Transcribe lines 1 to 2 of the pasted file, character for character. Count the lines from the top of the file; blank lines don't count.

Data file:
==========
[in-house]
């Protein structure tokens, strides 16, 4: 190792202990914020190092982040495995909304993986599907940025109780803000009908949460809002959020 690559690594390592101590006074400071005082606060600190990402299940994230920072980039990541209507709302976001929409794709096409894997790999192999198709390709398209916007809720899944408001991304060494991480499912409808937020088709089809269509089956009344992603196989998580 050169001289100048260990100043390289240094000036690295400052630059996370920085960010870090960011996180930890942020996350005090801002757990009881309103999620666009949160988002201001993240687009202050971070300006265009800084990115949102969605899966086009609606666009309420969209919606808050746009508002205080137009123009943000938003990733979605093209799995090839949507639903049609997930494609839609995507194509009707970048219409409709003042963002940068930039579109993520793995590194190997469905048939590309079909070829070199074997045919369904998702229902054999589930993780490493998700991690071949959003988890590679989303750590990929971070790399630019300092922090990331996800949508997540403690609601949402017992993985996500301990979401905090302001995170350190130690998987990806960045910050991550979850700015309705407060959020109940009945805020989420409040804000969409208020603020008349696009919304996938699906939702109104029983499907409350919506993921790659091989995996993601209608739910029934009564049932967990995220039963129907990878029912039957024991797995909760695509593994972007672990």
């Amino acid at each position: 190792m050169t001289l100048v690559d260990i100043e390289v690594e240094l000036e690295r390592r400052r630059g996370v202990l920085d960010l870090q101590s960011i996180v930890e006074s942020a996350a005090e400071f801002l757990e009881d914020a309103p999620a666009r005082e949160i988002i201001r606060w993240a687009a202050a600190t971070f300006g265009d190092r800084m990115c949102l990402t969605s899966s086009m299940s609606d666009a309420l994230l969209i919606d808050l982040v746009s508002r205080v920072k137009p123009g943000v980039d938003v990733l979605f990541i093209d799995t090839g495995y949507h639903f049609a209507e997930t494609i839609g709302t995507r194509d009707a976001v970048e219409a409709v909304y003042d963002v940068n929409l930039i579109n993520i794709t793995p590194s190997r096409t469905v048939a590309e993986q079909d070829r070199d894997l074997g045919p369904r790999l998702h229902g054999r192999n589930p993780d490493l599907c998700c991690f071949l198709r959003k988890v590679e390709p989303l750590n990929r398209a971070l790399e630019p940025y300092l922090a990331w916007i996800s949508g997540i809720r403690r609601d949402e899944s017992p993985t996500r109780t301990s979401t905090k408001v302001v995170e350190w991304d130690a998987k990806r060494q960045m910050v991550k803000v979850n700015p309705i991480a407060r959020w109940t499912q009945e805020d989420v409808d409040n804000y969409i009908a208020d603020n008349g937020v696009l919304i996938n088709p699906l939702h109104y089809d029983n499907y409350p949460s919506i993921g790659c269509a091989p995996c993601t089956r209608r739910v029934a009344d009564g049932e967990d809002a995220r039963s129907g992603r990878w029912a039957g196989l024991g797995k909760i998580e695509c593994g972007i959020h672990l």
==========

[in-house]
């Protein structure tokens, strides 16, 4: 190792202990914020190092982040495995909304993986599907940025109780803000009908949460809002959020 690559690594390592101590006074400071005082606060600190990402299940994230920072980039990541209507709302976001929409794709096409894997790999192999198709390709398209916007809720899944408001991304060494991480499912409808937020088709089809269509089956009344992603196989998580 050169001289100048260990100043390289240094000036690295400052630059996370920085960010870090960011996180930890942020996350005090801002757990009881309103999620666009949160988002201001993240687009202050971070300006265009800084990115949102969605899966086009609606666009309420969209919606808050746009508002205080137009123009943000938003990733979605093209799995090839949507639903049609997930494609839609995507194509009707970048219409409709003042963002940068930039579109993520793995590194190997469905048939590309079909070829070199074997045919369904998702229902054999589930993780490493998700991690071949959003988890590679989303750590990929971070790399630019300092922090990331996800949508997540403690609601949402017992993985996500301990979401905090302001995170350190130690998987990806960045910050991550979850700015309705407060959020109940009945805020989420409040804000969409208020603020008349696009919304996938699906939702109104029983499907409350919506993921790659091989995996993601209608739910029934009564049932967990995220039963129907990878029912039957024991797995909760695509593994972007672990």